Wednesday, May 18, 2011

Rich and Humble

Humility is a virtue. More so when it comes at us unexpectedly.

Note the following exchange between philosopher Jacob Needleman and an unidentified semi-billionaire.

"I met a guy who worked his way up from zero to a half-billion dollars," the philosopher [Needleman] noted. "I asked him, 'What was the most surprising thing you discovered when you got rich?' He said, 'Everybody asks my opinion about things because they think I know something. All I really know is how to make a lot of money.' “ Link here.

So far, so good. You will admit that the humility is refreshing. Especially considering the number of billionaires who believe that they know everything. Think of the billionaire hedge fund manager George Soros who not only thinks he is a great political philosopher but is using his limitless money to force everyone to recognize him as such.

Scientists and other serious thinkers should also be encouraged to manifest humility. To take a random example from the news, eminent scientist Stephen Hawking has recently joined those who insist that they know, to an absolute certainty, that there is no God.

In his words: “I regard the brain as a computer which will stop working when its components fail. There is no heaven or afterlife for broken down computers; that is a fairy story for people afraid of the dark." Link here.

Hawking may be a great scientist, a master of physics and mathematics. That does not make him an authority on the afterlife.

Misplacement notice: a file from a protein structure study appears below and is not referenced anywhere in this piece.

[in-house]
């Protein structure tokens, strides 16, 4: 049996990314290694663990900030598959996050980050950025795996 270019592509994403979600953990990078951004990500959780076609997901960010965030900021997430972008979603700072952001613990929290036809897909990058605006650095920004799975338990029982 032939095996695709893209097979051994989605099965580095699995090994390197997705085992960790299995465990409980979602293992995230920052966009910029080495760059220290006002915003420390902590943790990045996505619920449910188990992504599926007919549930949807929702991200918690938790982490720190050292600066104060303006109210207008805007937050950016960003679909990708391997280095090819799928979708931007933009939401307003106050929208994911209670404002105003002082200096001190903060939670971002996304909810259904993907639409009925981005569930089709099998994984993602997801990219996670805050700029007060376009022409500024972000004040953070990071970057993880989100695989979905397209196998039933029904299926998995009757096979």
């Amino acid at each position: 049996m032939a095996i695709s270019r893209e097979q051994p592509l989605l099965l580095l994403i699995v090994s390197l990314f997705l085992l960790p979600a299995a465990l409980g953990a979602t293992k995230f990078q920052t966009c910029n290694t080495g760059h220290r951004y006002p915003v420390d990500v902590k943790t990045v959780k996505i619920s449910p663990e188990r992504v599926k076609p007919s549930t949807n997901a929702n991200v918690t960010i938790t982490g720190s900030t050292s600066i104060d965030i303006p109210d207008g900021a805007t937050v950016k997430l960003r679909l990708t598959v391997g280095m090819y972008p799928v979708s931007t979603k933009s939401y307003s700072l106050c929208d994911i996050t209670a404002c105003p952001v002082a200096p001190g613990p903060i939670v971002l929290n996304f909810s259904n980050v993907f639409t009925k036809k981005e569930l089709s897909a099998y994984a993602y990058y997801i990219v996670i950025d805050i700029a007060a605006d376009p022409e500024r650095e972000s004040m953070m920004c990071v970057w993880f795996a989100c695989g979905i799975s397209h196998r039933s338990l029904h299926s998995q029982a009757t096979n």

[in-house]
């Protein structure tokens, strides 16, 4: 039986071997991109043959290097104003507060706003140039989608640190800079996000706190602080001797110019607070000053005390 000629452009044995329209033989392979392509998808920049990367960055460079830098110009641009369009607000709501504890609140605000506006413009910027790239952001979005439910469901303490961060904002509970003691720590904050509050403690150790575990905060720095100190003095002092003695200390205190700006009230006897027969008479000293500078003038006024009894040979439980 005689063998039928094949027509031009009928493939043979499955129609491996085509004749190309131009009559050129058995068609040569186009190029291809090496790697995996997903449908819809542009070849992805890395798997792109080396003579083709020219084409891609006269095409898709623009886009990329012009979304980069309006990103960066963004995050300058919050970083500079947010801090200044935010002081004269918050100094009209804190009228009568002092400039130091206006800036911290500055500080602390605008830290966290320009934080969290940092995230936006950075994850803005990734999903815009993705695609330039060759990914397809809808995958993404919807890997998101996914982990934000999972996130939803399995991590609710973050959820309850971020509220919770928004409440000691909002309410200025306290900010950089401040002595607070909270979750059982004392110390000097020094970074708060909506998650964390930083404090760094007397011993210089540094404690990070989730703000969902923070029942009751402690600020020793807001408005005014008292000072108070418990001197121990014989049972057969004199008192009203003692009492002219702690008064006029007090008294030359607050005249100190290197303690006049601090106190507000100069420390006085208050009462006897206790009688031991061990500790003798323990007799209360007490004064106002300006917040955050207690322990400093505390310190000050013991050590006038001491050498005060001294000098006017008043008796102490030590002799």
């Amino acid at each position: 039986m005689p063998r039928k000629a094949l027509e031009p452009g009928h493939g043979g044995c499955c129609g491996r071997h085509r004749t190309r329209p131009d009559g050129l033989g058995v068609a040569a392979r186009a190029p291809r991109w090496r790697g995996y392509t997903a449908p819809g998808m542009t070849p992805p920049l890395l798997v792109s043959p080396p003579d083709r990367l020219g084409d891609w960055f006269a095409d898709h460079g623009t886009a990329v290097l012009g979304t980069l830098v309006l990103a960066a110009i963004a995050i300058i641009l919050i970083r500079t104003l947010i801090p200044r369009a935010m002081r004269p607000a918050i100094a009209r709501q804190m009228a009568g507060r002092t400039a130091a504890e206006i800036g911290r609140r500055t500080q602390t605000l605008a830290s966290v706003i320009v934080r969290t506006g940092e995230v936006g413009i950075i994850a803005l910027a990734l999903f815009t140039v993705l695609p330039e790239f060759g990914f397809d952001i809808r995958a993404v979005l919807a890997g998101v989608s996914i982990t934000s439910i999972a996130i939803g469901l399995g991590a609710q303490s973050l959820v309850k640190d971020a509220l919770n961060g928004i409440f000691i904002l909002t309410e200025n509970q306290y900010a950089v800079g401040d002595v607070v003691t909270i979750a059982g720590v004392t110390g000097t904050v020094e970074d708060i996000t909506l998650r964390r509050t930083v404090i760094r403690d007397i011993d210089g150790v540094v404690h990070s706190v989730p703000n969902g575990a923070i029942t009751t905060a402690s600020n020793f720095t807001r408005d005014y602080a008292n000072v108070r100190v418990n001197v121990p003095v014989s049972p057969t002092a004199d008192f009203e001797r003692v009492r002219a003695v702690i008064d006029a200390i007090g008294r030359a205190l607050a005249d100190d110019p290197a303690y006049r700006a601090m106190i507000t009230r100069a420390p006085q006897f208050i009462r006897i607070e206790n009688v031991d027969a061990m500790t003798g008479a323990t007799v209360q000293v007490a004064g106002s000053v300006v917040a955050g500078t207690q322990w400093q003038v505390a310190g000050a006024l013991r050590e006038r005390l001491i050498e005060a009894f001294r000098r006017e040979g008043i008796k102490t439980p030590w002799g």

Surely, he is not an authority on the existence or non-existence of metaphysical entities.
In his statement he seems to have made the elementary mistake of confusing the brain with the mind. 
Nor does his mastery of cosmology make him an authority on the question of why people believe in God. 
We would be wiser to refrain from granting any authority to Hawking’s pronouncements about metaphysics.

Humility is not just for the rich and the powerful. It should be manifested by the greatest scientists too.


David Foster said...

The computer analogy sort of breaks down if you consider *software*. Not only does software run just fine on a particular computer other than the one it was originally installed on...via emulators, higher-level-languages, etc, software can often run on computers which are quite different from the ones for which it was originally developed, sometimes decades in the past.

Dennis said...

There is a saying, written by Daniel Boorstin I believe, that fits Obama, Osama, Soros, et al which states, "When the Gods wish to punish us they make us believe our own advertising."
Too bad most people do not understand that life's journey is one where we find out how much we don't know and what we do is so miniscule.

Stuart Schneiderman said...

Thanks for the comments, David and Dennis.

David makes a great observation, which has the virtue of keeping to the terms of Hawking's argument. If his argument is shown to be an oversimplification on its own terms, then how can it stand up as an authoritative statement on metaphysical realities.

I agree with Dennis, but two out of the three people you mention do not seem to have quite gotten to the point of suffering for their hubris.

But we can still hope...

james said...

An education in higher mathematics has several side effects. The student learns how vast his ignorance is and always will be, but he also gains a cheerful insouciant confidence that he can tackle the same problems that exercised the great masters.

Stuart Schneiderman said...

Let's not forget that with mathematics there are always right and wrong answers, and therefore a student has a better chance at being judged on his merits.

I like your idea that math is a humbling enterprise. It's impossible to fake mathematical knowledge in the name of building self-esteem.

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